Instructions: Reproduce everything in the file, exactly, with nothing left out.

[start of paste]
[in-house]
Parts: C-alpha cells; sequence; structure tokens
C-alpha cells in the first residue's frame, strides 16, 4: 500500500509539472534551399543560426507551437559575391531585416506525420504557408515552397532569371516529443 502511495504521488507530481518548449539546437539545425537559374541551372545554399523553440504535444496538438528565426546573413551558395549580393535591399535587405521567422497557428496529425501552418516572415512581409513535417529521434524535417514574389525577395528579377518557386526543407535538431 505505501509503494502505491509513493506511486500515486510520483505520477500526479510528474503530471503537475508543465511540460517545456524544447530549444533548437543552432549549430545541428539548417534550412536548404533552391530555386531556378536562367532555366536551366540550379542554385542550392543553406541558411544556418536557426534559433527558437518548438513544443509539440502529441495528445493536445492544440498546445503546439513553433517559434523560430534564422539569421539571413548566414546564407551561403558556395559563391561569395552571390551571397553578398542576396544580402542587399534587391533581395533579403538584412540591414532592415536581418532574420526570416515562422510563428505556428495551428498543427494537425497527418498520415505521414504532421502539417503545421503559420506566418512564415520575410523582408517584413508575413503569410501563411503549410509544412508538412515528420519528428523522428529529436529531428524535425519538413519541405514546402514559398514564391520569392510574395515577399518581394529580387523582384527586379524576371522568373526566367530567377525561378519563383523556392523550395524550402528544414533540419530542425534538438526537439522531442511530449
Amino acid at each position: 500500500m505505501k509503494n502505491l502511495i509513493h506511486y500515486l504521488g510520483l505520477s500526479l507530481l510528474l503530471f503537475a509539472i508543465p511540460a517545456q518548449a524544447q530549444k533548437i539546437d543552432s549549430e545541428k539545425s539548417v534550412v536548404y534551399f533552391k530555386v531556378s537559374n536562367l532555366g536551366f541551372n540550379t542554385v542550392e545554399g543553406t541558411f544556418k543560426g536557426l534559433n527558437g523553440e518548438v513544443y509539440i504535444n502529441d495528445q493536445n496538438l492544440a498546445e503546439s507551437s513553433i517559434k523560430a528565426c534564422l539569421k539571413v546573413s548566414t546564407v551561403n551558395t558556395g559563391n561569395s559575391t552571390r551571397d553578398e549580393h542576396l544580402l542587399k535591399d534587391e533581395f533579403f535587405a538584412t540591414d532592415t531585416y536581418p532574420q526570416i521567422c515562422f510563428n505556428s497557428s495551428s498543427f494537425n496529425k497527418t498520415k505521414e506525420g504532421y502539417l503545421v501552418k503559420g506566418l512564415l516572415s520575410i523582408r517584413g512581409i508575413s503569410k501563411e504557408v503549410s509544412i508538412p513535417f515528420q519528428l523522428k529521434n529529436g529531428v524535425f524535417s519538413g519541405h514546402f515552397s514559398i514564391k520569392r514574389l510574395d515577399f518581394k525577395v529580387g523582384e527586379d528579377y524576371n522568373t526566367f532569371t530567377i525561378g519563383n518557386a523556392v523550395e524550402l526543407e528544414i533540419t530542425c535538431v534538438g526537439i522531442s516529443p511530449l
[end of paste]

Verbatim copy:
[in-house]
Parts: C-alpha cells; sequence; structure tokens
C-alpha cells in the first residue's frame, strides 16, 4: 500500500509539472534551399543560426507551437559575391531585416506525420504557408515552397532569371516529443 502511495504521488507530481518548449539546437539545425537559374541551372545554399523553440504535444496538438528565426546573413551558395549580393535591399535587405521567422497557428496529425501552418516572415512581409513535417529521434524535417514574389525577395528579377518557386526543407535538431 505505501509503494502505491509513493506511486500515486510520483505520477500526479510528474503530471503537475508543465511540460517545456524544447530549444533548437543552432549549430545541428539548417534550412536548404533552391530555386531556378536562367532555366536551366540550379542554385542550392543553406541558411544556418536557426534559433527558437518548438513544443509539440502529441495528445493536445492544440498546445503546439513553433517559434523560430534564422539569421539571413548566414546564407551561403558556395559563391561569395552571390551571397553578398542576396544580402542587399534587391533581395533579403538584412540591414532592415536581418532574420526570416515562422510563428505556428495551428498543427494537425497527418498520415505521414504532421502539417503545421503559420506566418512564415520575410523582408517584413508575413503569410501563411503549410509544412508538412515528420519528428523522428529529436529531428524535425519538413519541405514546402514559398514564391520569392510574395515577399518581394529580387523582384527586379524576371522568373526566367530567377525561378519563383523556392523550395524550402528544414533540419530542425534538438526537439522531442511530449
Amino acid at each position: 500500500m505505501k509503494n502505491l502511495i509513493h506511486y500515486l504521488g510520483l505520477s500526479l507530481l510528474l503530471f503537475a509539472i508543465p511540460a517545456q518548449a524544447q530549444k533548437i539546437d543552432s549549430e545541428k539545425s539548417v534550412v536548404y534551399f533552391k530555386v531556378s537559374n536562367l532555366g536551366f541551372n540550379t542554385v542550392e545554399g543553406t541558411f544556418k543560426g536557426l534559433n527558437g523553440e518548438v513544443y509539440i504535444n502529441d495528445q493536445n496538438l492544440a498546445e503546439s507551437s513553433i517559434k523560430a528565426c534564422l539569421k539571413v546573413s548566414t546564407v551561403n551558395t558556395g559563391n561569395s559575391t552571390r551571397d553578398e549580393h542576396l544580402l542587399k535591399d534587391e533581395f533579403f535587405a538584412t540591414d532592415t531585416y536581418p532574420q526570416i521567422c515562422f510563428n505556428s497557428s495551428s498543427f494537425n496529425k497527418t498520415k505521414e506525420g504532421y502539417l503545421v501552418k503559420g506566418l512564415l516572415s520575410i523582408r517584413g512581409i508575413s503569410k501563411e504557408v503549410s509544412i508538412p513535417f515528420q519528428l523522428k529521434n529529436g529531428v524535425f524535417s519538413g519541405h514546402f515552397s514559398i514564391k520569392r514574389l510574395d515577399f518581394k525577395v529580387g523582384e527586379d528579377y524576371n522568373t526566367f532569371t530567377i525561378g519563383n518557386a523556392v523550395e524550402l526543407e528544414i533540419t530542425c535538431v534538438g526537439i522531442s516529443p511530449l